Manufacturing Strategy for Competitiveness
Submission DeadlineOct. 20, 2019

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Lead Guest Editor
Department of Mechanical Engineering, SIES Graduate School of Technology, University of Mumbai, Navimumbai, Maharastra, India
Guest Editors
  • Vivek Sunnapwar
    LokmanyaTilak College of Engineering, University of Mumbai, NaviMumbai, India
  • Shivagond Teli
    Mechanical Engineering Department, BharatiVidyapeeth College of Engineering,, NaviMumbai, India
  • Rupendra Nehete
    Mechanical Department, SIES Graduate School of Technology, NaviMumbai, India
  • Kaustubh Chavan
    Mechanical Engineering Department, SIES Graduate school of Technology, NaviMumbai, India
  • Umesh Bhushi
    Mechanical Engineering Department, Higher College of Technology, Abu Dhabi, United Arab Emirates
Introduction
In an increasingly multifarious economic environment, organizations move violently between the design of value-adding strategic actions and the selection of accurate measures to evaluate the degree of achievement of their goals. From a business perception, competitiveness is a multidimensional construct and scholars have fueled the debate on how to model the competitiveness function for evaluation purposes. Competitive performance is much more than the mere growth of quantitative metrics, and businesses need to accommodate different aspects that affect the functioning of their operations (at all levels) if the full realization of the potential of their resources and capabilities is the desired goal (Ketchen et al., 2007). This argument is not necessarily news and it has been taken into account directly and indirectly in many studies on business competitiveness. In our view, instead of focusing on canonical quantitative approaches to evaluate the individual contribution of different resources /capabilities to business competitiveness, scholars should acknowledge the multi-dimensional nature of competitiveness. This way, the analysis of how businesses can effectively orchestrate their resources and capabilities and of how to evaluate the outcomes of their competitive-led efforts constitutes a challenge to researchers interested in evaluating the business competitiveness from a more holistic, systemic approach. We propose this feature topic to help both academic and industrial research communities understand the recent research progress in manufacturing sector to improve operational performance and competitiveness.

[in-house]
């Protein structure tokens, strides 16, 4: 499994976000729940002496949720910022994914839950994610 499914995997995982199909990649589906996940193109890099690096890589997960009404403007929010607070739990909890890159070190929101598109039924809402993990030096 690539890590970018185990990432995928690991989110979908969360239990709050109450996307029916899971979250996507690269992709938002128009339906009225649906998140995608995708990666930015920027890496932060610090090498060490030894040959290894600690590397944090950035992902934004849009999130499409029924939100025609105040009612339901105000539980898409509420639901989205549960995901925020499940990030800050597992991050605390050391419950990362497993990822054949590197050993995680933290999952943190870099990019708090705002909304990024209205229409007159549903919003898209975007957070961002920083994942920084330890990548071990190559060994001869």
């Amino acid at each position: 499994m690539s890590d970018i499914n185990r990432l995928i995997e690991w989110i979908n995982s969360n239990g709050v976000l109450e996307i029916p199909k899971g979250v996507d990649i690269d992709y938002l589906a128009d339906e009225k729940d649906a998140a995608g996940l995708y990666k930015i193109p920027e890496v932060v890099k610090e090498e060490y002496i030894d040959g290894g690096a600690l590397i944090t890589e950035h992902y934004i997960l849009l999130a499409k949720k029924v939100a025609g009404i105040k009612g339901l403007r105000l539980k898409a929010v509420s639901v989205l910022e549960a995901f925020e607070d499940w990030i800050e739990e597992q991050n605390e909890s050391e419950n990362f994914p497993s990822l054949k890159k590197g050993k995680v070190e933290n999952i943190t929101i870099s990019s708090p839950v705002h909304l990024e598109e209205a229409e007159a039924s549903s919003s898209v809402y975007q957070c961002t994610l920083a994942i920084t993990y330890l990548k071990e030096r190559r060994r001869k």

Topic of interest include, but not limited, to the following:
  1. Advances in manufacturing systems
  2. Manufacturing strategies and competitiveness
  3. Knowledge Management
  4. New manufacturing process technology
Aims and Scope:
  1. Manufacturing systems and Management
  2. Supply chain management and inventory system
  3. Lean, Green, Six Sigma, Agile manufacturing
  4. Environment and energy
  5. Ergonomics and human factors
  6. Productivity, Quality and Reliability
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